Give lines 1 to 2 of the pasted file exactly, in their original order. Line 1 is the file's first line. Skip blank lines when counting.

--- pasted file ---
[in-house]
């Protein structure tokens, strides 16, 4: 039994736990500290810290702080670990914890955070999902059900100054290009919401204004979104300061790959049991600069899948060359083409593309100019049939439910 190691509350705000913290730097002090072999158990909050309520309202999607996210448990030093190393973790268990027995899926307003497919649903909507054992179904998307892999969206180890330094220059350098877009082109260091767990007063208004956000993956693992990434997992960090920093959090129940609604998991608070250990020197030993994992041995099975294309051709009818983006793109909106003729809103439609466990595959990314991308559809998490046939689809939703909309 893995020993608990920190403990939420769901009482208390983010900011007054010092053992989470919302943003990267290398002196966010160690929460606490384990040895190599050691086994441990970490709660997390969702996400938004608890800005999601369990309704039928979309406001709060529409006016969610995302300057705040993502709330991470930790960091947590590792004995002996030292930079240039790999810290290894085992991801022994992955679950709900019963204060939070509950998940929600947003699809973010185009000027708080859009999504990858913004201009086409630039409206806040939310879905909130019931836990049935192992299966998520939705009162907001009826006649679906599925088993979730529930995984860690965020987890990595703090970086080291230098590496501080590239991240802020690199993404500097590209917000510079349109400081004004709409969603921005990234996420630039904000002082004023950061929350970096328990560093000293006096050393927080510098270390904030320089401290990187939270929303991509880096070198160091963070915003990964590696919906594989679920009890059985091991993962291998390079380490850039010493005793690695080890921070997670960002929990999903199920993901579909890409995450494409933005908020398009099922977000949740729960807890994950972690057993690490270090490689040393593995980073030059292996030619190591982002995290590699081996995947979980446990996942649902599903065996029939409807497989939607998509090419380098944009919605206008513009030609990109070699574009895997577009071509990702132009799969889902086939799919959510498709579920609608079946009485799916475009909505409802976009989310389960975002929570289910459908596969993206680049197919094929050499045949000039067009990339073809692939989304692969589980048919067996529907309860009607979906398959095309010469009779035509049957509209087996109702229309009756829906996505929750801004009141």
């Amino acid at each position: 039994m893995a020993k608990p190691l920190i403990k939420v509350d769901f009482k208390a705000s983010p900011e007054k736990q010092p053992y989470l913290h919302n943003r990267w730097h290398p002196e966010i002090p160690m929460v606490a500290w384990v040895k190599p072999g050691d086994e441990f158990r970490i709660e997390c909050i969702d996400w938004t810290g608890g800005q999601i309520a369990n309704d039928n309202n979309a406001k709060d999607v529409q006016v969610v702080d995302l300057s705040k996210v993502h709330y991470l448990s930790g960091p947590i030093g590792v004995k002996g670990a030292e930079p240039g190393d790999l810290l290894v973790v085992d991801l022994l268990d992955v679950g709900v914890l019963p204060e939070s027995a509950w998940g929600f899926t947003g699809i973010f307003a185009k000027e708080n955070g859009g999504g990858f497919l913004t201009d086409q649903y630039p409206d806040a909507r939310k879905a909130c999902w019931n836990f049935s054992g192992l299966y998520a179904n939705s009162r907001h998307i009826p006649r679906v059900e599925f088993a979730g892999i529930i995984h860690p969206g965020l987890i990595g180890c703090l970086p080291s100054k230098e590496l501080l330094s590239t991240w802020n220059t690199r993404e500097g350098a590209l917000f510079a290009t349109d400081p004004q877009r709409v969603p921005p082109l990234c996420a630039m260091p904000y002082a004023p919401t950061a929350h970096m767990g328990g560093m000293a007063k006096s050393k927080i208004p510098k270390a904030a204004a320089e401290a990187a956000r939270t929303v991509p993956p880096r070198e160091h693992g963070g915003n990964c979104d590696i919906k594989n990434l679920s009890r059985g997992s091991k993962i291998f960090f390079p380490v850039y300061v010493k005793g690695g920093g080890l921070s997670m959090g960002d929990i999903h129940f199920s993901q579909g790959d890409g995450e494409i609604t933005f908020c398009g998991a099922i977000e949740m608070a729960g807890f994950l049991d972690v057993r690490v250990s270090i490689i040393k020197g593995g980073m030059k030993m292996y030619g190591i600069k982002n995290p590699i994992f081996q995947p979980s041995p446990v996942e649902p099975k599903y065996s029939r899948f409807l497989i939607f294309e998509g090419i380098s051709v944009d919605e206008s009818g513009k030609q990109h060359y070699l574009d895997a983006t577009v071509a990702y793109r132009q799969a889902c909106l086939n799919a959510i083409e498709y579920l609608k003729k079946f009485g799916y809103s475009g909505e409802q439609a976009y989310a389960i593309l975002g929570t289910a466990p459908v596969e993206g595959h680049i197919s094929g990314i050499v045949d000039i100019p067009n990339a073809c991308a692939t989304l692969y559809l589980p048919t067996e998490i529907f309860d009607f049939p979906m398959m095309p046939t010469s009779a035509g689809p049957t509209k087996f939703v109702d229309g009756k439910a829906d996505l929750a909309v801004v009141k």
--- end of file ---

[in-house]
């Protein structure tokens, strides 16, 4: 039994736990500290810290702080670990914890955070999902059900100054290009919401204004979104300061790959049991600069899948060359083409593309100019049939439910 190691509350705000913290730097002090072999158990909050309520309202999607996210448990030093190393973790268990027995899926307003497919649903909507054992179904998307892999969206180890330094220059350098877009082109260091767990007063208004956000993956693992990434997992960090920093959090129940609604998991608070250990020197030993994992041995099975294309051709009818983006793109909106003729809103439609466990595959990314991308559809998490046939689809939703909309 893995020993608990920190403990939420769901009482208390983010900011007054010092053992989470919302943003990267290398002196966010160690929460606490384990040895190599050691086994441990970490709660997390969702996400938004608890800005999601369990309704039928979309406001709060529409006016969610995302300057705040993502709330991470930790960091947590590792004995002996030292930079240039790999810290290894085992991801022994992955679950709900019963204060939070509950998940929600947003699809973010185009000027708080859009999504990858913004201009086409630039409206806040939310879905909130019931836990049935192992299966998520939705009162907001009826006649679906599925088993979730529930995984860690965020987890990595703090970086080291230098590496501080590239991240802020690199993404500097590209917000510079349109400081004004709409969603921005990234996420630039904000002082004023950061929350970096328990560093000293006096050393927080510098270390904030320089401290990187939270929303991509880096070198160091963070915003990964590696919906594989679920009890059985091991993962291998390079380490850039010493005793690695080890921070997670960002929990999903199920993901579909890409995450494409933005908020398009099922977000949740729960807890994950972690057993690490270090490689040393593995980073030059292996030619190591982002995290590699081996995947979980446990996942649902599903065996029939409807497989939607998509090419380098944009919605206008513009030609990109070699574009895997577009071509990702132009799969889902086939799919959510498709579920609608079946009485799916475009909505409802976009989310389960975002929570289910459908596969993206680049197919094929050499045949000039067009990339073809692939989304692969589980048919067996529907309860009607979906398959095309010469009779035509049957509209087996109702229309009756829906996505929750801004009141």